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www.njctl.org 2012-11-26 6th Grade Dependent & Independent Variables

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Dependent and Independent Variables Return to Table of Contents

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An independent variable is one that is not influenced by another variable. The value of a dependent variable relies on the values of the independent variable. Vocabulary

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Frank earns $8 per hour mowing his neighbors' lawns. The amount of money he earns m, depends on how many hours he works h. The more hours he works, the more money he earns. Therefore the dependent variable is money m, and the independent variable is hours h. The amount of hours he works does not rely on the money he earns. Example

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IndependentDependent how far you drivehow much gas you use weight of childamount of dosage Tired you areHow you study Try to guess the missing variable. With your group, try to think of at least three examples of independent and dependent variables? IndependentDependent Click

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Equations and Tables Return to Table of Contents

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The relationship between dependent and independent variables can be represented with a table. IndependentDependent InputOutput The independent variable is always in the left column, and the dependent variable is always in the right column. The relationship between independent & dependent variables and input & output works like a machine.

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The value of the output relies on 1. The value of the input 2. The rule Input Output Rule The rule is the relationship between the input and the output. It says what happens to the input inside the machine. The value of the output always depends on the value of the input.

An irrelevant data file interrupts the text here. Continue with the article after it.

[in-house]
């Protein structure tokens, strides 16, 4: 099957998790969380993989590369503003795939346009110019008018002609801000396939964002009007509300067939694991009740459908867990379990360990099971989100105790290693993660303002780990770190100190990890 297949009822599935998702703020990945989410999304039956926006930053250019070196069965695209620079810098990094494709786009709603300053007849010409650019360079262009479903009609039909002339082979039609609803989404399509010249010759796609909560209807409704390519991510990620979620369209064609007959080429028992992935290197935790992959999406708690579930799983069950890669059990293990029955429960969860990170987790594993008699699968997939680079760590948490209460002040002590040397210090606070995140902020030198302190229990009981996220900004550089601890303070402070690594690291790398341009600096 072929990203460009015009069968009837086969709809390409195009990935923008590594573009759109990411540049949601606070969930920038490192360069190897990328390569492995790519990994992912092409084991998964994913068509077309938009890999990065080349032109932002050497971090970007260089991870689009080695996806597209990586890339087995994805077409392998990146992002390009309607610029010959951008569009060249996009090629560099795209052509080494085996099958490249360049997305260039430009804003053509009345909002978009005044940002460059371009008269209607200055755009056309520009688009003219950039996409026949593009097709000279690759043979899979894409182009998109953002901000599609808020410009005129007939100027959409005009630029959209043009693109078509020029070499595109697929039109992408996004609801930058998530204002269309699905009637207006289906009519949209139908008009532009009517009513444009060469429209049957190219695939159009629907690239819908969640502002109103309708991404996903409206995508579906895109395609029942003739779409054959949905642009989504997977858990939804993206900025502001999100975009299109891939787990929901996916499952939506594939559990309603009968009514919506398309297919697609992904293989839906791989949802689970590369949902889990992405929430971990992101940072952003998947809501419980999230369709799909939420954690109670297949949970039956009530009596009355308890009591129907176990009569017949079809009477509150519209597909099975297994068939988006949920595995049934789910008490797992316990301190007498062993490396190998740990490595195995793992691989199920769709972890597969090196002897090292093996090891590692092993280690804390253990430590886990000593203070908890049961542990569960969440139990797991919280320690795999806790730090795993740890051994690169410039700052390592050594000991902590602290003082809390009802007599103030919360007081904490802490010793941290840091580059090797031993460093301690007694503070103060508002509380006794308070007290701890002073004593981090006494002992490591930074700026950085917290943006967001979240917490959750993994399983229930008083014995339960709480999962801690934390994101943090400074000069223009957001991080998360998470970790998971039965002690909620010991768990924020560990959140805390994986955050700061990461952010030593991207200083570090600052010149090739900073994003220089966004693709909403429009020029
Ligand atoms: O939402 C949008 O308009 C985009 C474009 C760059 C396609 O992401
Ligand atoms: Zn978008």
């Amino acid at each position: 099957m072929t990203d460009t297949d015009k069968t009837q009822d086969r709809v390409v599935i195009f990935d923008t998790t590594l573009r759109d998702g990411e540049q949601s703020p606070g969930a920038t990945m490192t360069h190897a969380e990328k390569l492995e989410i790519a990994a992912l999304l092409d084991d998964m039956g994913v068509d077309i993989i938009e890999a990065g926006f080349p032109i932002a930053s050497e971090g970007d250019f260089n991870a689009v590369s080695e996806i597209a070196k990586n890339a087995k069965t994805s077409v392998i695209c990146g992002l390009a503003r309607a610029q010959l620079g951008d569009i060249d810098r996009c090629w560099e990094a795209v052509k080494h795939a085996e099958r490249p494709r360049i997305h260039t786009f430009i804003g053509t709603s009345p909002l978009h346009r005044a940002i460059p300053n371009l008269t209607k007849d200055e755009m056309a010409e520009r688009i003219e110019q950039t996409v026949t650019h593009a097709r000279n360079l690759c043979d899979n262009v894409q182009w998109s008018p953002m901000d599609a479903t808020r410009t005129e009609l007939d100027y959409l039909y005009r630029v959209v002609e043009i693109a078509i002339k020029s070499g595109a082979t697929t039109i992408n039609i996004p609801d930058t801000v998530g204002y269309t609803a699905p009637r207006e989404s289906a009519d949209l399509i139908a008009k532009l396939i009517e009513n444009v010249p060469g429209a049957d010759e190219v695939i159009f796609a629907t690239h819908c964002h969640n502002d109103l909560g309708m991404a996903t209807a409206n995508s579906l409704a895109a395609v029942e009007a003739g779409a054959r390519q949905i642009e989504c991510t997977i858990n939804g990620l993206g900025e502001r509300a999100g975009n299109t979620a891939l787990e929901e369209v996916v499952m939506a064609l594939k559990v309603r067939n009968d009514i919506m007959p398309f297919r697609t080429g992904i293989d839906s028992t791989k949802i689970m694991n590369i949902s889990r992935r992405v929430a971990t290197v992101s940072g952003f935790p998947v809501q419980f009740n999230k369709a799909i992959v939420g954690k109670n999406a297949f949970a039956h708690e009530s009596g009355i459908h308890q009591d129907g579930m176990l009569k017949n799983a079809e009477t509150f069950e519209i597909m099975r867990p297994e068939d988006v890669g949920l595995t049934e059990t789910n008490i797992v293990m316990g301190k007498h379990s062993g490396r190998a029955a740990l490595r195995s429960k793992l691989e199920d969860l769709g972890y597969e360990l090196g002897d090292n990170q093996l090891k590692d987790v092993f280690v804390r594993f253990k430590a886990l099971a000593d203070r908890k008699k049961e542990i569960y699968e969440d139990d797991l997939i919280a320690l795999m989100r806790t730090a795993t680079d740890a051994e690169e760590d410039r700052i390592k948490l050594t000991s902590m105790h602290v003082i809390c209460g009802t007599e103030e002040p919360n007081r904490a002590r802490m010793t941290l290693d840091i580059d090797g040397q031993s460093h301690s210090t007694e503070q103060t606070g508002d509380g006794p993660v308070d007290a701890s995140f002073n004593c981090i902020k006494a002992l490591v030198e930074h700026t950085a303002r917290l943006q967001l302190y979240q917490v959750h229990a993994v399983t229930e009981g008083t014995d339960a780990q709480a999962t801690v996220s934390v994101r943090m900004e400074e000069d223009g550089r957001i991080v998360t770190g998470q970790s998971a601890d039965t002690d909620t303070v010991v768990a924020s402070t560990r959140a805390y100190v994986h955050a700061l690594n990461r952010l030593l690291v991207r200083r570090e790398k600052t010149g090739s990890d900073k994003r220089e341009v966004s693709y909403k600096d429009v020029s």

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n 2n 20 40 100 200 80 40 click The value of n is the input. Given the value for n, find the output using the given rule. InputOutput

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x + 15 $53 $70 $115 The manager of the department store raised the price $15 on each video game. $100 $38 x Price after mark up $55 Original price Can you find an expression (rule) that will satisfy the total cost of the video game if given the original price? click

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Graphing Equations

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You have learned that equations and tables are two ways to represent real-life scenarios. Equations and tables can also be graphed to represent a real-life scenario. Example: A cafeteria has an automatic waffle-making machine. The table shows the relationship between the time in hours (x) and the number of waffles the machine can make (y). (x)(y) 150 2100 3150 4200 5250

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(x) (y) 150 2100 3150 4200 5250 The equation for this scenario is y = 50x Each hour, 50 waffles are made. This scenario can be represented with a graph. When graphing: The independent variable is always across the x axis. The dependent variable is always up the y axis. The value of y depends on the value of x. y is dependent x is independent

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Time (x) Waffles Made (y) 150 2100 3150 4200 5250 Once you have represented the equation in a function table, you can utilize the independent and dependent variable values as coordinates. Plot the coordinates from the table below to graph the scenario.

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Tables and Functions #42.

Tables and Functions #42.

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